Lunch with Marjorie: Living a real life down on the ice and at home—part one

Brion Roberts and I met at Mary’s Market at Edgebrook. He’s a Rockford native.

“Rockford gets a bad rap, doesn’t it?” I said.

“Rockford has a cloud hanging over it,” he said. “We make a lot of bad decisions. We had a chance years ago—this is an opinion—for the Chrysler plant. We blew that. Fifteen years ago, Diamond Star goes to Bloomington. How does Northern Illinois University end up in DeKalb, a farm community? We’ve missed out on a lot of opportunities. I am not a politician, and I don’t play one on TV, but I’m a taxpayer. I see a lot of things that are wrong, and I do have opinions about them. I do vote.”

“You’re allowed to leave,” I said.

“Certainly,” he said. “But I love Rockford—my family’s here.”

I ordered a power scone, quiche and a fruit cup. Brion had scrambled eggs and bacon.

“This will probably be a little much, volume wise, but we’ll be here a while,” I said.

I knew he’d had gastric bypass, and that his life changed dramatically. I had to get the story.

Brion has always been mechanically inclined.

“I worked at the local gas station, body shop, and a used car lot as a clean-up kid, sweeping floors, taking out trash,” he said. “I wasn’t the cool kid. I was the geeky, fat kid.”

But he majored in criminal justice at Bradley University in Peoria.

“I was going to save the world,” he said. “You’re pretty idealistic at that age. My senior year, my older brother, a Rockford policeman, was involved in a shooting. At that point, I re-evaluated a lot of things. I’m a big target,” he referred to his 6-foot, 3-inch frame and increasing weight.

“Ultimately, I wanted to be a motor cop in Las Vegas,” he said. “Motorcycle cop—that’s an ego trip in itself. My father lived out there at the time. Mom and Dad were divorced.”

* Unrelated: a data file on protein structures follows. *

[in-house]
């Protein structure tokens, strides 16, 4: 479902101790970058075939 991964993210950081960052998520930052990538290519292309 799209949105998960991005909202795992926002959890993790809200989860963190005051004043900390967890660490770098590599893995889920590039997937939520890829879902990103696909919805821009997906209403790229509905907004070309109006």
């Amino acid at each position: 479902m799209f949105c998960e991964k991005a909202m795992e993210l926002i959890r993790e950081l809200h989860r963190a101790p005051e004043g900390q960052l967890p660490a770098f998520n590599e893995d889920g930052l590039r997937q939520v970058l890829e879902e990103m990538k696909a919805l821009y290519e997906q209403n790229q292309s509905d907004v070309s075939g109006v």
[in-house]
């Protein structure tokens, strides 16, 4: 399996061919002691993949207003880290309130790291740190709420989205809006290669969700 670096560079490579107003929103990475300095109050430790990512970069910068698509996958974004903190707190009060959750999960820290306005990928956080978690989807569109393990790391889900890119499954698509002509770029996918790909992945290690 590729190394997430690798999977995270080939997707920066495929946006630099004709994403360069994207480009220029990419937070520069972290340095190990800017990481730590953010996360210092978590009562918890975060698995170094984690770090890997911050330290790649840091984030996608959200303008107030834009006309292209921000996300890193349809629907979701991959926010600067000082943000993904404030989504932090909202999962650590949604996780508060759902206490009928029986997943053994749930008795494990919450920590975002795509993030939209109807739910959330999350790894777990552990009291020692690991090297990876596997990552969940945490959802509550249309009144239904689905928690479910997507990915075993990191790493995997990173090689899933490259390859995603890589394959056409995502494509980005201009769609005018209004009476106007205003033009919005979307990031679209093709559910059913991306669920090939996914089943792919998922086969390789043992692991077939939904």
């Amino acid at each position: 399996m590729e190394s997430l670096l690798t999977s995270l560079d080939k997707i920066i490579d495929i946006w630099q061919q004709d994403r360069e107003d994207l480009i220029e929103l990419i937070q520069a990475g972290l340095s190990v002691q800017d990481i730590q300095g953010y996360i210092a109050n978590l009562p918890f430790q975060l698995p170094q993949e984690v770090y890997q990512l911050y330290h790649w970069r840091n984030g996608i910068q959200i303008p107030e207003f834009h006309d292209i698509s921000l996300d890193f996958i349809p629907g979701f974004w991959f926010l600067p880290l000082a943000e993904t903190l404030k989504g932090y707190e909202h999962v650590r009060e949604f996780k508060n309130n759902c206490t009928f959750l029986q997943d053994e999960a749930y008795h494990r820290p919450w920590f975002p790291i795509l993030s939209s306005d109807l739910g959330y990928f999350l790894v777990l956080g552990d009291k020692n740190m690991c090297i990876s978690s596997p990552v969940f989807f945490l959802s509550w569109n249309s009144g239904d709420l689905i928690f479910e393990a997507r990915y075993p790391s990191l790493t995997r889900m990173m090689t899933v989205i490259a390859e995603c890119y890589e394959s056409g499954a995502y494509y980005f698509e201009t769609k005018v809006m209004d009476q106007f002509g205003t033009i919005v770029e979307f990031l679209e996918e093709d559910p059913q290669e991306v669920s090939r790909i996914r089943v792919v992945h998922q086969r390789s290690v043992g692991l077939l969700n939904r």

His mom worked in public housing; they lived in public housing; she was a hard-working single mom who put four kids through college.

“I remember going to church; she’s singing hymns, but she ain’t looking in the book,” he said. “Strong faith, strong woman.”

He went to a church on Seventh Street, and remembers Deacon Davis, former Harlem Globetrotter, went to that church.

“Very cool guy,” he said.

“I wanted to be a writer…always loved the macho stuff…Hemingway, Fitzgerald, Joe Wambaugh…always liked the risky excitement, thrill-seeking stuff,” he said.

He opted for the automotive field, working into management. He managed Pep Boys on State Street for 11 years.

“Talk to me about your gastric bypass,” I said.

“I was always fat…always a big kid,” he said. “Going back to the psychological, unhappy home as a child, (food) being comfort…being fat, seeking comfort. You just compound it. As you get older, it’s less activity, more comfort and boom, boom, boom, it just snowballs. I went in for my evaluation for the surgery…2002…the Bariatric clinic in Belvidere. It’s $85 for the evaluation. Money well spent. They get it all cleared with the insurance company. It’s major surgery—big-dollar surgery.”

“What did you weigh then?” I asked.

“I was 521 pounds,” he said. “The doctor told me I was the ideal candidate—no chronic physical ailments.”

“Were you a yo-yo?” I asked.

“No, no. Always gaining,” he said. “Little bit, little bit, kept climbing the mountain. Just compounding it myself. Never yo-yo. I’m a member of the clean plate club. The kids in China are still starving because of me.”

“Why did you make this choice?” I asked.

“I was hurting,” he said. “You get tired of getting up in the morning, going to work, coming home tired, sitting down, falling asleep on the couch, then getting up and making something to eat, then falling asleep again, waking up and going to bed. You do that for so long. It was either have the surgery or die in five years…a self-diagnosis. I would just keep on ballooning unless I had it done.”

The surgery is called the “Rouen-Y Gastric Bypass.” They take the stomach, cut it down the middle, shrink the upper part, and the bottom part still produces gastric juices for digestion. The upper part is a pouch, a semi-digestive chamber.

“The day of the surgery, it’s the size of two golf balls,” he said. “You can’t keep anything down…aversion therapy the first week. Part of the lower intestine is routed to the stomach for fast elimination of sugars and fats.”

The new way of eating worked. Brion’s weight is now 353 pounds. His goal is 250.

“What would you tell someone considering the surgery?” I asked.

“It works,” he said. “I would recommend it to anyone who can do it.”

Marjorie Stradinger is a free-lance writer residing in Roscoe. She has covered food, drama, entertainment, health, and business for publications in California and Illinois for the past 25 years. She can be reached via e-mail at

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